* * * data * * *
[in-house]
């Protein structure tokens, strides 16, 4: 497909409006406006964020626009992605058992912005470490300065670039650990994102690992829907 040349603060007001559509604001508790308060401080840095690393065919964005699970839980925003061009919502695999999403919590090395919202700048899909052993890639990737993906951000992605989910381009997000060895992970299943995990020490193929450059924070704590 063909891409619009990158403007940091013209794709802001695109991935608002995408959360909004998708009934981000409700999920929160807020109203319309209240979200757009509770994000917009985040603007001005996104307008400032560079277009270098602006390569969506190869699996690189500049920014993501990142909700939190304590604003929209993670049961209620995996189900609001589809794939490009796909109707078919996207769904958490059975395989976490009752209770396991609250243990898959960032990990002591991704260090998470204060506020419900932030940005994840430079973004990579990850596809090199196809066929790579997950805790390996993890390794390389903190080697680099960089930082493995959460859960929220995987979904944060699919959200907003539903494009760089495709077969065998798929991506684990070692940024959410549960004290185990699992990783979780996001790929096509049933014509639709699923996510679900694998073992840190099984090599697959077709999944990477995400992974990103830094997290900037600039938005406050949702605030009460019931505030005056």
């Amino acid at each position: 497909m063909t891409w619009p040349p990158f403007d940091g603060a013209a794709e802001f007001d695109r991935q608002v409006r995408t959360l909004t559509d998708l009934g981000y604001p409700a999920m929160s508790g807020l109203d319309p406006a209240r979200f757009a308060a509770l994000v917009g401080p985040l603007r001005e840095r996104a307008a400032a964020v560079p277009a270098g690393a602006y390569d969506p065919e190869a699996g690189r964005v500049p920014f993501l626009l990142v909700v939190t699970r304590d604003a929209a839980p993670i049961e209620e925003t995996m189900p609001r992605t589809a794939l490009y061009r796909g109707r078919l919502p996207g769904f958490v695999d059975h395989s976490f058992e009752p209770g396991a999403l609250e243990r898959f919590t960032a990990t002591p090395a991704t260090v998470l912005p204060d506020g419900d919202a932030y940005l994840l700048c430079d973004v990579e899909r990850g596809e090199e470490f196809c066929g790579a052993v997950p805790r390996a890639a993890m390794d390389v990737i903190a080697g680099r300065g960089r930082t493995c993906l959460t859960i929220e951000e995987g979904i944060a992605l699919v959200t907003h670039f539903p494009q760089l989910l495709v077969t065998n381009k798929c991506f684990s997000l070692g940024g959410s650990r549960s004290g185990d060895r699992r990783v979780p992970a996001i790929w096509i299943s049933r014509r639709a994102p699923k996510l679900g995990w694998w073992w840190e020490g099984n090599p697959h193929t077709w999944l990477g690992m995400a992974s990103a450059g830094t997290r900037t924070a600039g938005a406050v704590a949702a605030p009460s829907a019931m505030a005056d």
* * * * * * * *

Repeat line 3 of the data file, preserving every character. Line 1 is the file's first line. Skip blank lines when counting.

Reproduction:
């Amino acid at each position: 497909m063909t891409w619009p040349p990158f403007d940091g603060a013209a794709e802001f007001d695109r991935q608002v409006r995408t959360l909004t559509d998708l009934g981000y604001p409700a999920m929160s508790g807020l109203d319309p406006a209240r979200f757009a308060a509770l994000v917009g401080p985040l603007r001005e840095r996104a307008a400032a964020v560079p277009a270098g690393a602006y390569d969506p065919e190869a699996g690189r964005v500049p920014f993501l626009l990142v909700v939190t699970r304590d604003a929209a839980p993670i049961e209620e925003t995996m189900p609001r992605t589809a794939l490009y061009r796909g109707r078919l919502p996207g769904f958490v695999d059975h395989s976490f058992e009752p209770g396991a999403l609250e243990r898959f919590t960032a990990t002591p090395a991704t260090v998470l912005p204060d506020g419900d919202a932030y940005l994840l700048c430079d973004v990579e899909r990850g596809e090199e470490f196809c066929g790579a052993v997950p805790r390996a890639a993890m390794d390389v990737i903190a080697g680099r300065g960089r930082t493995c993906l959460t859960i929220e951000e995987g979904i944060a992605l699919v959200t907003h670039f539903p494009q760089l989910l495709v077969t065998n381009k798929c991506f684990s997000l070692g940024g959410s650990r549960s004290g185990d060895r699992r990783v979780p992970a996001i790929w096509i299943s049933r014509r639709a994102p699923k996510l679900g995990w694998w073992w840190e020490g099984n090599p697959h193929t077709w999944l990477g690992m995400a992974s990103a450059g830094t997290r900037t924070a600039g938005a406050v704590a949702a605030p009460s829907a019931m505030a005056d």